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Health Tips for Pre-School and Day Care Centres
Date Posted: 12/Apr/2019
A worried mother stopped her three-year-old son from attending the day care centre because he developed a runny nose (catarrh) which had been on since his enrolment three weeks ago.
 
The mum claimed to have been frequenting hospital twice weekly since school resumption. She was confused and did not know the way out of the quagmire.
 
According to her, other children in the centre also have catarrh and could probably have been the source of her son’s infection.
 
A second incident happened in a preschool; the proprietress, in trying to save a dying child, had to ride on commercial motorcycle (okada) for the first time in her life to get a five-year-old boy who convulsed repeatedly in school to the emergency centre.
 
The school was found wanting as there were no first aid materials, no school nurse or teacher designated to be in charge of pupils’ health and no certified first aiders in the school. The school was sued for negligence and was suspended by the regulatory body till they would have the basic requirements (first aid box, life-saving gadgets and first aider) in the school.
 
Kindly call parents, carry them along, get consents for interventions when things go wrong.
 
Searching for the right daycare centre for the preschool age group may be a difficult task. Keeping the children healthy while in school is even tougher because as they start daycare, they are welcomed by germs that can cause an array of health issues such as ear infections, colds, coughs, sore throats, runny noses, fever, vomiting, and diarrhea, among others.
 
Suggestion for caregivers and managers of day care centres
 
The following are needed for an excellent healthy living among kids in the daycare settings:
 
Pre-entrance screening by qualified medical personnel: This will help to detect cases like communicable diseases, developmental delays. Also disorders like sickle cell and autism can be picked at an early stage.
 
Cleanliness: The centres should be cleaned each day with safe, non-toxic cleaning products. Cleaning supplies must be locked safely out of reach of the children. Child care providers should clean toys each evening and sanitise them throughout the day to prevent the spread of germs.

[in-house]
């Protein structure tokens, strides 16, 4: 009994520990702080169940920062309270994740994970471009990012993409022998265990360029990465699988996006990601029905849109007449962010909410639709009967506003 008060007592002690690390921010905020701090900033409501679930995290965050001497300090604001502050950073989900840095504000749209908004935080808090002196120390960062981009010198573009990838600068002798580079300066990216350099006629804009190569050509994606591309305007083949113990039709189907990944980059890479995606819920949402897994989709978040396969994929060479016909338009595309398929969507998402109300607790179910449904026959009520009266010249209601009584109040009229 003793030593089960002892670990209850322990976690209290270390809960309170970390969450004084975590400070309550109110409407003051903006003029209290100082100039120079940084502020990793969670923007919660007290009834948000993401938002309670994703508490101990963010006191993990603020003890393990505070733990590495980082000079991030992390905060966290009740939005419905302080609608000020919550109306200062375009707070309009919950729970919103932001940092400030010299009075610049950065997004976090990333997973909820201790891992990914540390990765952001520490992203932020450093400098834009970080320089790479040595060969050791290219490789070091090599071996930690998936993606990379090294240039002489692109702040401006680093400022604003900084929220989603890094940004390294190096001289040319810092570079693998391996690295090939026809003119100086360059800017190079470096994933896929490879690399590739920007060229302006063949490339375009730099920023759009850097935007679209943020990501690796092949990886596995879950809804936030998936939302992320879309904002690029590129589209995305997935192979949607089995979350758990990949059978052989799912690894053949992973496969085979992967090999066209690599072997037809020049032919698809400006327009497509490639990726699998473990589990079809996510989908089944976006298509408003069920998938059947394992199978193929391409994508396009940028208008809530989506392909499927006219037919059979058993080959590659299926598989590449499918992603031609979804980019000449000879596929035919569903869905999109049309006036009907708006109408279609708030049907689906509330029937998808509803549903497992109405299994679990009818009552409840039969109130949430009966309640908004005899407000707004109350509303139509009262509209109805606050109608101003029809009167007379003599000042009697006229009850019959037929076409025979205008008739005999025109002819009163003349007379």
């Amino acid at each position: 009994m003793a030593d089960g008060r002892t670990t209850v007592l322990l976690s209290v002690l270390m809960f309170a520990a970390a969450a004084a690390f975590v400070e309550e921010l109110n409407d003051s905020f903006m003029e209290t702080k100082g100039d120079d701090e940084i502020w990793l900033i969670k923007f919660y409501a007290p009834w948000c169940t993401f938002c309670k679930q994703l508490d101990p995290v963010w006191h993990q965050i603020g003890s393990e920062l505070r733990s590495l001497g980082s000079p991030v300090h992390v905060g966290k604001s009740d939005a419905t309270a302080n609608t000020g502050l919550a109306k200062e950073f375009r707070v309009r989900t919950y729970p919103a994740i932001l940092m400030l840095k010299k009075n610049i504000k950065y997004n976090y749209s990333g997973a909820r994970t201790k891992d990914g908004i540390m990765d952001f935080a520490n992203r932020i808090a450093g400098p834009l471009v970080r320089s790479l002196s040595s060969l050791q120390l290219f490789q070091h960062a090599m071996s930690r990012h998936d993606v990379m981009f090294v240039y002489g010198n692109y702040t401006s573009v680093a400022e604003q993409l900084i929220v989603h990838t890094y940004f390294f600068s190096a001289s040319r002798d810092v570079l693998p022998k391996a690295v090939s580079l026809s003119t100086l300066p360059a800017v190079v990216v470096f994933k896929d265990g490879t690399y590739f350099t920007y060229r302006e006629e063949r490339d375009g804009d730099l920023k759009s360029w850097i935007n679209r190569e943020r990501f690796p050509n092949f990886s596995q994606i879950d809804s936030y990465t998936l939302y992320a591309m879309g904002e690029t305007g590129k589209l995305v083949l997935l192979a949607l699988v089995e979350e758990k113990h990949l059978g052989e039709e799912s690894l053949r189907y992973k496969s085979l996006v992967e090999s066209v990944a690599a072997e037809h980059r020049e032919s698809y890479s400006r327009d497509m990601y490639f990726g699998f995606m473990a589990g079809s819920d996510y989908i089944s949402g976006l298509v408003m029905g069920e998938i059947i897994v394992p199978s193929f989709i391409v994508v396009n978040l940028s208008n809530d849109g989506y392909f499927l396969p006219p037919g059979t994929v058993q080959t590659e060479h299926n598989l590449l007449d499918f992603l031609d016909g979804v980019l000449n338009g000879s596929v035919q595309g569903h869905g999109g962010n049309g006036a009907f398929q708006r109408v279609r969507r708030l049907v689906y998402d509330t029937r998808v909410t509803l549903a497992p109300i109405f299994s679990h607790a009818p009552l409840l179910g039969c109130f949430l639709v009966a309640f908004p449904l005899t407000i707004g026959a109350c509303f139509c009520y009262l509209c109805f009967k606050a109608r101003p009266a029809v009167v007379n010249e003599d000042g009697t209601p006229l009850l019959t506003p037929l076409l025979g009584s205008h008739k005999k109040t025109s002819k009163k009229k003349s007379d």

Hand washing: Encourage children to wash their hands throughout the day. There should also be teaching, demonstrations, songs, practice and lessons about hygiene. Caregivers must lead by examples; nannies and teachers should do hand washing as often as possible.
 
Medication: There must strict policies for administering medication to the children, ensuring that the medications are safe and are protected. Based on new research about healthy practices for infants and toddlers, a doctor’s note should be given for any medication, prescription or over the counter, given to a child under two years to ensure safety.
 
Child protection (safety and security), CCTV (Hidden cameras) should be an essential component of a good day care centre; this will allow the day care managers to monitor staff, children, visitors, and parents. Mothers who may be suspicious of wrongdoing on the child can request for playback. Electrical appliances, boiling rings, flasks and other hot instruments should be put away.
 
Dedicated, friendly caregivers and nannies who are trained in child development, early childhood education or related fields should be employed to take care of the children. All staff members are to be trained in first aid and cardiopulmonary resuscitation (CPR).
 
Caregivers, nannies, and food vendors should be screen annually for communicable diseases. They should do chest X-rays, stool tests, mantoux, typhoid screening, among others, annually to prevent the spread of communicable diseases from caregiver to the kids.
 
Parents are to keep their children at home should they suffer any of the following: Diarrhea ( frequent watery stools more than thrice a day), vomiting (after two consecutive bouts), temperature of 38 C or over, earache, severe headache or stiffness in the neck, persistent cough, lice, chickenpox, measles, mumps, meningitis, impetigo (skin infection), pneumonia (cough, fast breathing and fever).
 
Day care centres should have a special room that may also serve as a school sick bay. The services of a school nurse may be needed to render first aid.
Harmful practices like force-feeding, using sedatives for children, sucking the nostrils of infants with mouth should be avoided.
In conclusion, children in these centres are more likely to catch infections than kids who do not attend day care. Children who go to day care centres are often around other kids who may be sick. However, being around a large number of germs in the centres may improve children’s immunity. Also due to the alarming rates of child abuse in the country, children should be protected from the male workers (male guards, security, drivers, among others) to prevent child sexual abuse.

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